I was a little young for Columbo when the rumpled detective first hit television screens in the early 1970s (actually, I was three years old when the show debuted in the 1971-72 television season). And by the time I had outgrown Sesame Street and was interested in more dramatic television, Columbo wasn’t a regular feature any more. I really only knew the legend of Lieutenant Columbo and then the periodic “returns” of Peter Falk’s characters in various special movies and the like (for example, when the show was reintroduced in the late eighties).
But there’s definitely something to the Columbo mystique: the rumpled coat, the unassuming manner, the penchant for asking just “one more thing,” and the twinkle in Falk’s eye that always said, “I know you did it, I just have to prove it.” And the release of the original shows on DVD has been a cause for many mystery fans to rejoice. That rejoicing can now continue this latest release.
This set contains the entire third season. The show had won Emmys for outstanding limited drama and lead actor in its debut season, and again captured the best drama for this season as well. The principal reason for the show’s success were the taut, intelligent scripts, interesting guest performances, and Falk himself. Falk seems absolutely in his element, fidgeting, deferring, always self-deprecating, and always leading his suspects to underestimate the sharply brilliant mind obscured by the pretense of bumbling confusion.
Watching these shows today causes several disparate threads of thought. First of all, it is intriguing to see the advances in technology. In one episode, a “marketing guru” edits a film to incorporate several “subliminal cuts” to add in imagery to assist him in murdering someone attending the screening of the film. The equipment is state of the art for 1974 – it’s amazing how it can truly look “so last century.” Similarly, in another episode Columbo wants to know what the weather was like on a particular day the prior week. He’s shown asking the patrons of a bar what the weather was like and calling the local newspaper, only to be told he has to call back the next day during business hours. Today, that information would undoubtedly be available virtually instantaneously online. And let’s not even get started with the cars, the clothes, and the rotary dial phones.
The second, and more important, aspect of the shows is really how well they hold up after thirty years. In one episode, “Any Old Port in a Storm,” Columbo is called upon to investigate the death of the heir to a winery. The interplay between Columbo and his suspect is quite impressive, and the overall quality of the storylines found in each episode is a testament to the fact that technology may change, but content (that is, story) remains king. You can forgive watching the now-dated technology in these shows and largely tune that out, but it wouldn’t matter if the story stunk.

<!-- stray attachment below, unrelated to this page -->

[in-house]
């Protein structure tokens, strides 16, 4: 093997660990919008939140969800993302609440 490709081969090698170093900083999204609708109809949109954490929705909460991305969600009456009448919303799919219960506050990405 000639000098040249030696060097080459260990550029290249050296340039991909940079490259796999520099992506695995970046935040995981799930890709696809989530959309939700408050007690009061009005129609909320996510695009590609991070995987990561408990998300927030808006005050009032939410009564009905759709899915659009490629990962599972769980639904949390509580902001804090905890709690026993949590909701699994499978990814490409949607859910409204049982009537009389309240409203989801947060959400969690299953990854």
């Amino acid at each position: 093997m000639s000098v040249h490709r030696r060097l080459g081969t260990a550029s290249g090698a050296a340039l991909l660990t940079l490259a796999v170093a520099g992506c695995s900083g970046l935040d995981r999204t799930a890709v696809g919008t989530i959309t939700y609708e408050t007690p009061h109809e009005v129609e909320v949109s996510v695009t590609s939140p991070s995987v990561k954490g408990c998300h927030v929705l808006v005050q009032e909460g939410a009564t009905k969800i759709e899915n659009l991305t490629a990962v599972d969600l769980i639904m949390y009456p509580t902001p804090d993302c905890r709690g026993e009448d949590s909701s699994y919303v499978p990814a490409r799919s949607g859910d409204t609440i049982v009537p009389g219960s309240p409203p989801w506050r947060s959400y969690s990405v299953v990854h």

And finally, I was intrigued yet again to see how Columbo’s distinct storytelling style still resonates. The shows, as most people undoubtedly know, are not typical whodunits, because you always know that; the first portion of the show details the murder, and reveals the murderer’s identity. Instead, the shows are best characterized as an exercise in “how will Columbo catch this one?” While the shows are not fast-paced like much of today’s television (preferring the leisurely development of both the murder and the investigation), I was intrigued to see my 13-year old son enjoy them as well.
It must be admitted that the quality of the set could be a bit better – we’re talking about 10 episodes (plus a bonus episode of “Mrs. Columbo”) crammed on two discs. And other than that bonus episode, there’s nothing in the way of extras – be it commentaries or the like. But I found the image quality of the playback to be just fine (you have to realize you’re watching a 1970s TV show, after all). And any packaging or technical complaints pale beside the content itself.
The shows feature the best of television talent, from veteran directors such as Jeannot Swarc and Boris Sagal (whose daughter Katie starred as the mistress of Jackie Cooper’s murderer in one episode, and looked nothing like the woman who would later star in Married . . . With Children). Scripts were written by Stephen J. Cannell, Steven Bochco, and Larry Cohen, while Falk matched wits with the likes of Donald Pleasance, Martin Sheen, Vincent Price, Robert Culp, Jose Ferrer, Ida Lupino, and even Johnny Cash. In that regard, it makes for an excellent opportunity for hours of armchair sleuthing while Falk asks “just one more thing.”
Trailers and other information available at the Official Website.
Author’s Note: This article was originally posted at Wallo World.